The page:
Published September 2005

Tuesday, July 19, 2016

Q. How do I hook up my reel-to-reel tape machine?

Hugh Robjohns




I recently purchased a second-hand Tandberg reel-to-reel tape machine and I'm having difficulties connecting it to my external hi-fi. I was provided with a lead that has a five-pin socket at one end and phono leads at the other, which I plug into the 'analogue in' socket on my hi-fi. However, when I'm playing tapes the music only comes out of one channel. The back of the Tandberg has two of these five-pin sockets and also three other holes, marked 'p up', 'amp' and 'radio'. Can you tell me how I can get the sound coming from both speakers and not just one? Any help would be most appreciated by this novice reel-to-reel owner!



SOS Forum Post



Technical Editor Hugh Robjohns replies: There are several possibilities here. The most obvious one is that the DIN-phono lead you have is broken. DIN is the Deutsches Insitut für Normung, a German standards-setting organisation, and it specified a range of connectors using a similar body with between three and 14 pins. The three- and five-pin versions were used a lot on hi-fi equipment in the '60s and '70s, before the RCA 'phono' socket became the standard interface, and now the five-pin DIN is most commonly found on MIDI leads. If you have a test meter, check the connections between the phono plugs and DIN pins to see if the cable is faulty.

The 'standard' numbering scheme for DIN plugs.

The 'standard' numbering scheme for DIN plugs.




For some bizarre reason, some manufacturers' implementation of the DIN wiring is exactly the opposite of others, so although I am giving the most common way of wiring them up, bear in mind that this is not always the case. The 5-pin DIN sockets were used to convey stereo unbalanced signals. The DIN pins on a male jack are numbered in the order 1, 4, 2, 5, 3, clockwise from right to left (see diagram). Normally, pins 1 and 4 were used for the left and right inputs, respectively, and 3 and 5 for left and right outputs, with the middle pin of the five (pin 2) serving as the common screen or earth connection for all four signals. If your DIN-phono lead only has two phono connectors on it, the centre pins of the two phonos will either go to 1 and 4, or 3 and 5 — a test meter will help you find out which.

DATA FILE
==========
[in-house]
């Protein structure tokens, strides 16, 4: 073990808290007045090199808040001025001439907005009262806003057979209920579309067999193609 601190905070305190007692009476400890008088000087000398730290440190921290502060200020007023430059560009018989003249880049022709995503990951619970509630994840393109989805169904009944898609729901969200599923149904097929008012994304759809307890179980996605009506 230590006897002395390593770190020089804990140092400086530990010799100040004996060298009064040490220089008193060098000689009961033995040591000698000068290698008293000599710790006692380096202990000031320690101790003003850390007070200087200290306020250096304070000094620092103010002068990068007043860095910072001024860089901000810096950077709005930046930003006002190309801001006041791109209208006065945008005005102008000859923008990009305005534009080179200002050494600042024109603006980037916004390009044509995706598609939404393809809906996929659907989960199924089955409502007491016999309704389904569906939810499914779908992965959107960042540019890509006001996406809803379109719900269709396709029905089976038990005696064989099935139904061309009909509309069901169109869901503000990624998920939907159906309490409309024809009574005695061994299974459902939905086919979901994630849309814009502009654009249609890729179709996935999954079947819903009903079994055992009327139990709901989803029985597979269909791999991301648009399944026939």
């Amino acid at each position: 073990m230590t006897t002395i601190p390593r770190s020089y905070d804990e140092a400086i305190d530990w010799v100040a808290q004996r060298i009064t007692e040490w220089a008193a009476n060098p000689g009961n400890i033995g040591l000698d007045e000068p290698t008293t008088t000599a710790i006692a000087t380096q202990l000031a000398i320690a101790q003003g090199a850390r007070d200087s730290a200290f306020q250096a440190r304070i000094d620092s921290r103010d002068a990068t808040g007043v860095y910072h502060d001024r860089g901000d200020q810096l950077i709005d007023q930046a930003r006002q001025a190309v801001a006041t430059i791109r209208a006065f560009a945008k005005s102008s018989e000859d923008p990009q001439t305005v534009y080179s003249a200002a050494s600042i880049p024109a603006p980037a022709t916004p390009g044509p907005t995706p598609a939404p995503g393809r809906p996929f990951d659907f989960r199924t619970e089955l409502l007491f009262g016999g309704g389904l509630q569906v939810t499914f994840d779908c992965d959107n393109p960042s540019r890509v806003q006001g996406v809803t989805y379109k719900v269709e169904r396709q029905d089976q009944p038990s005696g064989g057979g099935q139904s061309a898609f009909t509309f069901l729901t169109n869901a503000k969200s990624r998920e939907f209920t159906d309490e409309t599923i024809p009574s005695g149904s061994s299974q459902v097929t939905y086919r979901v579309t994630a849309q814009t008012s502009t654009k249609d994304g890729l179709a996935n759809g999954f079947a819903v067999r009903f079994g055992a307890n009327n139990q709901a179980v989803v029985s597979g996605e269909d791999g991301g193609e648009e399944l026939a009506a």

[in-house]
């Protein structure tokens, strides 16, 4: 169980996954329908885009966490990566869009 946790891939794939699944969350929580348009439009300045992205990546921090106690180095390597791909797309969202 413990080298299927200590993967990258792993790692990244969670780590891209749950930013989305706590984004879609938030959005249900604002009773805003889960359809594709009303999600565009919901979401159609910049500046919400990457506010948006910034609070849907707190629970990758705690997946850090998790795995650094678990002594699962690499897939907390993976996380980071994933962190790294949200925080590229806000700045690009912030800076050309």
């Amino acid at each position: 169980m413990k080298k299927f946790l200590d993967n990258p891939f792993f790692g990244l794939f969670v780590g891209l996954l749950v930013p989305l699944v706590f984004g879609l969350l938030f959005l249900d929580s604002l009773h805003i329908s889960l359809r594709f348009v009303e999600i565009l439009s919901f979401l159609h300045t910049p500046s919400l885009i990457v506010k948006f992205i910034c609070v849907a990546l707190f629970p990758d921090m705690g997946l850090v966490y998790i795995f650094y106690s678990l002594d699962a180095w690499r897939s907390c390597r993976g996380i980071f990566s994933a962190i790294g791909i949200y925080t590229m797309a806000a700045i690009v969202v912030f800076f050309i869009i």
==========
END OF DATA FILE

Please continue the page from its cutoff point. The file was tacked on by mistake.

The other possible explanations for why you're only getting output on one channel are broken electronics within the machine itself, or that you are trying to play a quarter-track tape on a half-track machine (or vice versa)...



You can check the latter by looking at the heads or making a test recording to a blank tape. A half-track head uses almost half the tape width for each channel, so you'll see the two head gaps occupying just under half the tape width, with only a small gap (guard band) between them. A quarter-track head uses slightly less than a quarter of the tape width for each track, and the two channels are separated by a quarter-track width, so the two head gaps are separated by the width of another head gap.



As for the 'p up', 'amp' and 'radio' sockets, this suggests that the machine has a built-in record selector and preamp. 'P Up' will be an RIAA phono pickup input, for example. 'Radio' is pretty self-explanatory, and 'Amp' is probably another line-level input — but it could possibly be an output intended to go to a preamp. It would be worth checking anyway!    
Published September 2005